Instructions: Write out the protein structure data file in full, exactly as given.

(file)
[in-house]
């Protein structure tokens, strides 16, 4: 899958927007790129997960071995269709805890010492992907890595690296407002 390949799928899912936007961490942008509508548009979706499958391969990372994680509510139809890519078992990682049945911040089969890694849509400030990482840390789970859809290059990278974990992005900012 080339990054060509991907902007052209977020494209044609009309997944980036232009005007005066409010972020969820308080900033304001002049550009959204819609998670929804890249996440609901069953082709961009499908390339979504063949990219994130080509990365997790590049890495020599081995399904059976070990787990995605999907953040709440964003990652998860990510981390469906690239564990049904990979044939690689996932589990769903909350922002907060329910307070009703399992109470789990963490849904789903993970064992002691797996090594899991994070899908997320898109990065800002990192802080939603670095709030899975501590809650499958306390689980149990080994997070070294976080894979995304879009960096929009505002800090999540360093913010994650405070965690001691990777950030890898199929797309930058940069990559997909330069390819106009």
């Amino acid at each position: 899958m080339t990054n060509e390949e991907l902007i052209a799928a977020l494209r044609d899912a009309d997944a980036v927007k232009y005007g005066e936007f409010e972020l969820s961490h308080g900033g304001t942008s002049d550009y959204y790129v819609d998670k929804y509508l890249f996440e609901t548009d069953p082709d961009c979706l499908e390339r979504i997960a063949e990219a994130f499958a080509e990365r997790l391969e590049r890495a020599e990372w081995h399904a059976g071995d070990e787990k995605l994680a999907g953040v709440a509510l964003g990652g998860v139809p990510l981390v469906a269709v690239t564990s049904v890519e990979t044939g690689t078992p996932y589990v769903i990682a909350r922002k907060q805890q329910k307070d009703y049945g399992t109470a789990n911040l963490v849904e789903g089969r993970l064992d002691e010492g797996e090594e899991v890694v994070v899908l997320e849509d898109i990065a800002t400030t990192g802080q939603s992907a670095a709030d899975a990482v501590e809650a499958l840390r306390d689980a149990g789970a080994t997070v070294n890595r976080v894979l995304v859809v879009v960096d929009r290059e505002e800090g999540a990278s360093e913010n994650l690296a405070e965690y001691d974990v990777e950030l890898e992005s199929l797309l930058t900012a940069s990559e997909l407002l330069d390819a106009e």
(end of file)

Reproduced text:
[in-house]
């Protein structure tokens, strides 16, 4: 899958927007790129997960071995269709805890010492992907890595690296407002 390949799928899912936007961490942008509508548009979706499958391969990372994680509510139809890519078992990682049945911040089969890694849509400030990482840390789970859809290059990278974990992005900012 080339990054060509991907902007052209977020494209044609009309997944980036232009005007005066409010972020969820308080900033304001002049550009959204819609998670929804890249996440609901069953082709961009499908390339979504063949990219994130080509990365997790590049890495020599081995399904059976070990787990995605999907953040709440964003990652998860990510981390469906690239564990049904990979044939690689996932589990769903909350922002907060329910307070009703399992109470789990963490849904789903993970064992002691797996090594899991994070899908997320898109990065800002990192802080939603670095709030899975501590809650499958306390689980149990080994997070070294976080894979995304879009960096929009505002800090999540360093913010994650405070965690001691990777950030890898199929797309930058940069990559997909330069390819106009």
């Amino acid at each position: 899958m080339t990054n060509e390949e991907l902007i052209a799928a977020l494209r044609d899912a009309d997944a980036v927007k232009y005007g005066e936007f409010e972020l969820s961490h308080g900033g304001t942008s002049d550009y959204y790129v819609d998670k929804y509508l890249f996440e609901t548009d069953p082709d961009c979706l499908e390339r979504i997960a063949e990219a994130f499958a080509e990365r997790l391969e590049r890495a020599e990372w081995h399904a059976g071995d070990e787990k995605l994680a999907g953040v709440a509510l964003g990652g998860v139809p990510l981390v469906a269709v690239t564990s049904v890519e990979t044939g690689t078992p996932y589990v769903i990682a909350r922002k907060q805890q329910k307070d009703y049945g399992t109470a789990n911040l963490v849904e789903g089969r993970l064992d002691e010492g797996e090594e899991v890694v994070v899908l997320e849509d898109i990065a800002t400030t990192g802080q939603s992907a670095a709030d899975a990482v501590e809650a499958l840390r306390d689980a149990g789970a080994t997070v070294n890595r976080v894979l995304v859809v879009v960096d929009r290059e505002e800090g999540a990278s360093e913010n994650l690296a405070e965690y001691d974990v990777e950030l890898e992005s199929l797309l930058t900012a940069s990559e997909l407002l330069d390819a106009e």